ScienceEurovision 2022: Which countries will do well – according...

Eurovision 2022: Which countries will do well – according to science


Neuroscientists measured 75 volunteers’ physiological responses while they watched eight countries’ performances to predict which songs will do well in the popular vote



Mind



14 May 2022

TURIN, ITALY - MAY 12: Cornelia Jakobs performs on stage during the second semi-final of the 66th Eurovision Song Contest at Pala Alpitour on May 12, 2022 in Turin, Italy. (Photo by Filippo Alfero/Getty Images)

Cornelia Jakobs performing Sweden’s entry for this year’s Eurovision Song Contest

Filippo Alfero/Getty Images

Sweden will be one of the most popular countries in the public vote of tonight’s Eurovision Song Contest, according to researchers who analysed peoples’ physiological responses to eight of the performances.

Daniel Richardson at University College London and his colleagues asked 75 people with an average age of 30 to watch eight nations’ entries for this year’s Eurovision finals: Norway, Germany, Spain, Poland, Italy, Australia, Sweden and France.

They monitored the heart rate and skin conductance levels of the participants as they watched the performances. This was then used to make predictions about how well each of these countries will do in tonight’s public vote.

The researchers chose these nations as four of them were guaranteed to be in the finals due to Eurovision rules, while Sweden and Australia have a good record of making it into the final round and Poland and Norway were tipped by bookmakers.

Ukraine wasn’t included as it is the runaway favourite this year. “No one would have been impressed if we predicted that Ukraine would win,” says Richardson.

The predictions are based on the team’s idea that the more similar the heart rate and skin conductance levels among a group of people when they watch the same performance, the more engaging that performance must be.

Richardson and his team have previously found that the heartbeat of a crowd can be synchronised when people watch a live musical together. Skin conductance reflects how much someone is sweating, which is stimulated by adrenaline.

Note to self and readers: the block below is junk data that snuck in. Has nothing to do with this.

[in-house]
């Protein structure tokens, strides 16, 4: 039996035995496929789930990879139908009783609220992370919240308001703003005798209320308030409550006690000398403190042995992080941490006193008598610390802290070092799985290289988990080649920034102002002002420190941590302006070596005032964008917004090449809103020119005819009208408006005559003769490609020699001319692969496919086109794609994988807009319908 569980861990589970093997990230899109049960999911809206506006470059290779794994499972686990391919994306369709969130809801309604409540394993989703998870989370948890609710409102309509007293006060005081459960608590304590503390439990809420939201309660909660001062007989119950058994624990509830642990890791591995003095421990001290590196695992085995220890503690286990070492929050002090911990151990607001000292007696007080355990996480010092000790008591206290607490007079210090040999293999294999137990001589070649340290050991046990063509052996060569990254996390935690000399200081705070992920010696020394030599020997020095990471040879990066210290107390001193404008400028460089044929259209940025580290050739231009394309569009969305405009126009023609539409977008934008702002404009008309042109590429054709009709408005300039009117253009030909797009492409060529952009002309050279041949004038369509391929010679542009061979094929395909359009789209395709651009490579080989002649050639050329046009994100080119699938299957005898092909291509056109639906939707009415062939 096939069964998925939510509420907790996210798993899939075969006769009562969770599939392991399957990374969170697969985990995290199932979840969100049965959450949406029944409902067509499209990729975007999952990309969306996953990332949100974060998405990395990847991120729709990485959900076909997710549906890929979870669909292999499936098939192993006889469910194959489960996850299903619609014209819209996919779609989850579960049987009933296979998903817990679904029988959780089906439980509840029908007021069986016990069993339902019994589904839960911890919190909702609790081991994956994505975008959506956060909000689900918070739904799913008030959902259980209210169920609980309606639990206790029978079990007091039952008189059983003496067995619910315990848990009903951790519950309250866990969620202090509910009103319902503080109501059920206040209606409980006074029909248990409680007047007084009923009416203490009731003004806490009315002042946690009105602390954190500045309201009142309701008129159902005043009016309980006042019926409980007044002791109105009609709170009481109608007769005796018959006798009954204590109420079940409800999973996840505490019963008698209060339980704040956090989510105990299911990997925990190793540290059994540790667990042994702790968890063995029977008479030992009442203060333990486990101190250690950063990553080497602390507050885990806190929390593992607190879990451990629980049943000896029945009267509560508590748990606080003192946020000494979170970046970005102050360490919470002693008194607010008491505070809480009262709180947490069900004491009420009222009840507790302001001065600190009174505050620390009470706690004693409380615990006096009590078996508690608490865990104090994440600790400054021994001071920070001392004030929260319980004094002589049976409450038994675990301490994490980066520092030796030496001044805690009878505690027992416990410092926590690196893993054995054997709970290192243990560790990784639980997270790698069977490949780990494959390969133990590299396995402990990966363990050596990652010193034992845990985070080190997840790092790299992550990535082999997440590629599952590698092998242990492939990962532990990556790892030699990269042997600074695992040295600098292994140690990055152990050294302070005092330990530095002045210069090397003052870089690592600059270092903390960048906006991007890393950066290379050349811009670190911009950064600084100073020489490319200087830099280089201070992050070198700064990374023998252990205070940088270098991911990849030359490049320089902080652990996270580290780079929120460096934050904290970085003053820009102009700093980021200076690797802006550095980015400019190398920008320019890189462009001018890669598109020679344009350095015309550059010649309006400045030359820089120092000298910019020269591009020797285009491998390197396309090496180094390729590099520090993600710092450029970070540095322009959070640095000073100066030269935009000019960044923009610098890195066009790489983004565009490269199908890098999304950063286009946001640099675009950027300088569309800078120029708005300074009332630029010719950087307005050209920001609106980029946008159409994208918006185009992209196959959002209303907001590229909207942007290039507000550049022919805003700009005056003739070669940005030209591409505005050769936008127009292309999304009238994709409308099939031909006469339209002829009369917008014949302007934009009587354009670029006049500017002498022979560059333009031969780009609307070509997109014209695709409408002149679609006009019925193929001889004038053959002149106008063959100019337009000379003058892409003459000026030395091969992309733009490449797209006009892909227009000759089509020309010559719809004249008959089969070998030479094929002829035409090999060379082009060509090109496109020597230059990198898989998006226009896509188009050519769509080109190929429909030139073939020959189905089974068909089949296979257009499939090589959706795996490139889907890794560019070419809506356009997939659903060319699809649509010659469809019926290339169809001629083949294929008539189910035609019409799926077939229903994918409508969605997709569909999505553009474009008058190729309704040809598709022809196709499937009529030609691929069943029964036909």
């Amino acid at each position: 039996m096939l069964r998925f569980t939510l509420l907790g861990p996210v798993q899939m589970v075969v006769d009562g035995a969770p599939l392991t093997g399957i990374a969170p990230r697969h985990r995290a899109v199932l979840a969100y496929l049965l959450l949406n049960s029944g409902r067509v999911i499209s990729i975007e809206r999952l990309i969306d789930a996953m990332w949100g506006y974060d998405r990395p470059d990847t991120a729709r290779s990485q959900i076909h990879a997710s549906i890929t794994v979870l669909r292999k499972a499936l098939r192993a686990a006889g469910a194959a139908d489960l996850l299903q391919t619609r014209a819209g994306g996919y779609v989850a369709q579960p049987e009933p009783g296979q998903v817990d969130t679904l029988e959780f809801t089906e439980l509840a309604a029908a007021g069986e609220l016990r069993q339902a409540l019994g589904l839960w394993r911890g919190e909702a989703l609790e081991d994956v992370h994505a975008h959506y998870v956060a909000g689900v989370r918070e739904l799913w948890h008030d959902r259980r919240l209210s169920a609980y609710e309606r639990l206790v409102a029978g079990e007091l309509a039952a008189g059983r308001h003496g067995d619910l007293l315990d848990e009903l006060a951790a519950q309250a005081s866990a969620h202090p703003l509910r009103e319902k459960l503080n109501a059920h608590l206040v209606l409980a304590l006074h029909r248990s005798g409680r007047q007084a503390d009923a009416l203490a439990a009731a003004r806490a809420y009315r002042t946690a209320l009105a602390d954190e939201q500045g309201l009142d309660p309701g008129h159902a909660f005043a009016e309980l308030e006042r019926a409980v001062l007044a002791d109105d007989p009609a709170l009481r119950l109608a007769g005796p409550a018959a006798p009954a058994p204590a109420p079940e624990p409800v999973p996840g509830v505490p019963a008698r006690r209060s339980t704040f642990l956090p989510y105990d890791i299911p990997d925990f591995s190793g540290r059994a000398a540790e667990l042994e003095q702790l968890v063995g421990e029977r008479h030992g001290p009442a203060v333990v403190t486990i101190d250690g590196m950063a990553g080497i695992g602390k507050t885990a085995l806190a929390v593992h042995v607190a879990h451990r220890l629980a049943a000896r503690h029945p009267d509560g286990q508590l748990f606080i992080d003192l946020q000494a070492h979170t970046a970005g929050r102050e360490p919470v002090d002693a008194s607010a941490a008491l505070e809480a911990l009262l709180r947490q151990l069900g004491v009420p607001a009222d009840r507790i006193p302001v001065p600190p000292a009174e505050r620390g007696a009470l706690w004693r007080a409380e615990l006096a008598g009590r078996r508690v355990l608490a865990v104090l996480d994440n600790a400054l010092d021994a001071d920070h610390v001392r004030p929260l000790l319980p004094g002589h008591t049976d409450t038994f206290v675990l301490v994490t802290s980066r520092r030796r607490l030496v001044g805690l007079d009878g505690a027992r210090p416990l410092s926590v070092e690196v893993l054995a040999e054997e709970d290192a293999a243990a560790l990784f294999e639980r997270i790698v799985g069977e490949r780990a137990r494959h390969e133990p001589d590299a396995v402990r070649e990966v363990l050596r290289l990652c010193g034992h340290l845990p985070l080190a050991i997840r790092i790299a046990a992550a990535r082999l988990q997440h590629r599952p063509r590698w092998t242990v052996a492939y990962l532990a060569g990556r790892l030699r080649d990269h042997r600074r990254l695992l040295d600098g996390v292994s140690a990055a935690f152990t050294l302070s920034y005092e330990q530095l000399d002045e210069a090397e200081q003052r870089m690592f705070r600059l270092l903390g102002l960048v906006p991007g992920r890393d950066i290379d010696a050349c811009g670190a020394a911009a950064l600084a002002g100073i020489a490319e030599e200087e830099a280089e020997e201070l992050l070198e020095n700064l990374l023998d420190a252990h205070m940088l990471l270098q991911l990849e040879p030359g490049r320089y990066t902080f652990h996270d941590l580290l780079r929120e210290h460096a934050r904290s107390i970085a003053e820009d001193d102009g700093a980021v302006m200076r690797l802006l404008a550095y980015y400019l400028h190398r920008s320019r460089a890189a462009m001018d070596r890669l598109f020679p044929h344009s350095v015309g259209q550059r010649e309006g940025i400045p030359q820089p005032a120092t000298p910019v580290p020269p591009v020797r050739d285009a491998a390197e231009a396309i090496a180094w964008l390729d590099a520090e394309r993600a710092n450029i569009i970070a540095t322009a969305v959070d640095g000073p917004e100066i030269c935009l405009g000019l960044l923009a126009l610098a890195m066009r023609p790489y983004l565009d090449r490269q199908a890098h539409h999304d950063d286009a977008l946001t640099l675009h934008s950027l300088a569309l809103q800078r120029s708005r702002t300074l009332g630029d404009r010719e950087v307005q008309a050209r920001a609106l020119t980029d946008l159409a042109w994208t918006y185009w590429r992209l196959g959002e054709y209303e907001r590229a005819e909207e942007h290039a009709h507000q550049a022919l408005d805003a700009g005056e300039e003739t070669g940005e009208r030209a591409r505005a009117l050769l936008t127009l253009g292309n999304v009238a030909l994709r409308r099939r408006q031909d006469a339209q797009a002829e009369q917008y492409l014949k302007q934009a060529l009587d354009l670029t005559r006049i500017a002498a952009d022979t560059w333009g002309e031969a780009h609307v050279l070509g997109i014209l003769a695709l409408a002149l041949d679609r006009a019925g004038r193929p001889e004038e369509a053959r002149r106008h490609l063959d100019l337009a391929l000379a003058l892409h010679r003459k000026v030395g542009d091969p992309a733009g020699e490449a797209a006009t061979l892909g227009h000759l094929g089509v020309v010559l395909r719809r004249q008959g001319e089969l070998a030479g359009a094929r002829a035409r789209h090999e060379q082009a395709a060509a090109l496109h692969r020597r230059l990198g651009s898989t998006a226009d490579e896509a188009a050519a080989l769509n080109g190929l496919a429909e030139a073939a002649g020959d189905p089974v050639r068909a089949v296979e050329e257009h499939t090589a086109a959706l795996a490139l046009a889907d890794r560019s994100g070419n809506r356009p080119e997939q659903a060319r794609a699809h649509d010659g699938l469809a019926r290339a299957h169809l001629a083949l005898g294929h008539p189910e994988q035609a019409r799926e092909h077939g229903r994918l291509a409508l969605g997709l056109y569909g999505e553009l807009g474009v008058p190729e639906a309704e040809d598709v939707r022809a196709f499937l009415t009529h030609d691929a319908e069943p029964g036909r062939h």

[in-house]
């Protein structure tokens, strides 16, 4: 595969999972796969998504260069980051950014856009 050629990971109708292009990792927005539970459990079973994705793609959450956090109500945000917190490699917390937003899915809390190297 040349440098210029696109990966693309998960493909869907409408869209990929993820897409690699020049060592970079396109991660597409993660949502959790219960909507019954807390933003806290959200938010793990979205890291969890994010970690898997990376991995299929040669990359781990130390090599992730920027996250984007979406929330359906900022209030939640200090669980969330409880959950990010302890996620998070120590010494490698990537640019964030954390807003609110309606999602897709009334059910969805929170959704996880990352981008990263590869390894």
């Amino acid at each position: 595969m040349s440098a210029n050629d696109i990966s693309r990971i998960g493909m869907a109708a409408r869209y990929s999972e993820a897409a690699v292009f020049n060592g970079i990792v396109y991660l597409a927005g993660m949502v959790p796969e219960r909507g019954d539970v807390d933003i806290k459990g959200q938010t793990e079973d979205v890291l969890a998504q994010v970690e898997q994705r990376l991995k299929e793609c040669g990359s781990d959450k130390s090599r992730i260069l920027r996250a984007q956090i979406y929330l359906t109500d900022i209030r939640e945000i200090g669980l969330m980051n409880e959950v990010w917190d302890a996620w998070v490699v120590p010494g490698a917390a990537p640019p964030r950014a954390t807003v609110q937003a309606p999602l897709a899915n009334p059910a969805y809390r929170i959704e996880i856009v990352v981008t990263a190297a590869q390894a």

“Broadly speaking, these measures are measures of arousal,” says Richardson. “But if you’re just looking at whether it goes up and down, you can’t really tell if that’s good or bad.”

Divergent patterns of physiological responses during a particular performance suggest that the act isn’t very engaging, he says.

“When something’s really gripping, everyone’s brains are processing the same stimulus and so you’ll have physiological synchrony,” he says. “Whereas we’re all bored in different ways – someone may be staring at a window, while someone’s going to be kicking their feet, and so they’ll have divergent mental states. Or at least that’s our working hypothesis.”

The researchers found that their predictions based on skin conductance levels didn’t match up exactly with those based on heart rate. Richardson speculates that heart rate similarity may tell us how emotionally engaging a performance is, whereas skin conductance may be more of an indicator of how engaged they are by a performance’s narrative – though he emphasises that this is still speculative.

“They’re coupled, but only loosely – the truth is we don’t quite know what they tell us just yet,” says Richardson. To make their overall predictions, the researchers simply averaged out the two types of prediction.


Of the countries looked at in the study, the team anticipates that Sweden will place the highest in the public vote, followed by Australia and Italy. Norway will get the lowest score, the researchers predict.

The team plans to use the outcome of this year’s Eurovision to help refine the way such data is analysed and improve predictions for next year.

“I love this study so much,” says Sarah Garfinkel at University College London. “I think the authors have been really brave putting their predictions out there like this.”

“I think studies like this can highlight the biology of empathy and show the true essence of human nature,” she says. “We are a social species.”

Garfinkel won’t say whether the team’s predictions will be correct, but she thinks their approach has merit. “I’m really confident that they’re on the right track,” she says.

Reference: OSF Registries, DOI: 10.17605/OSF.IO/MYQKH

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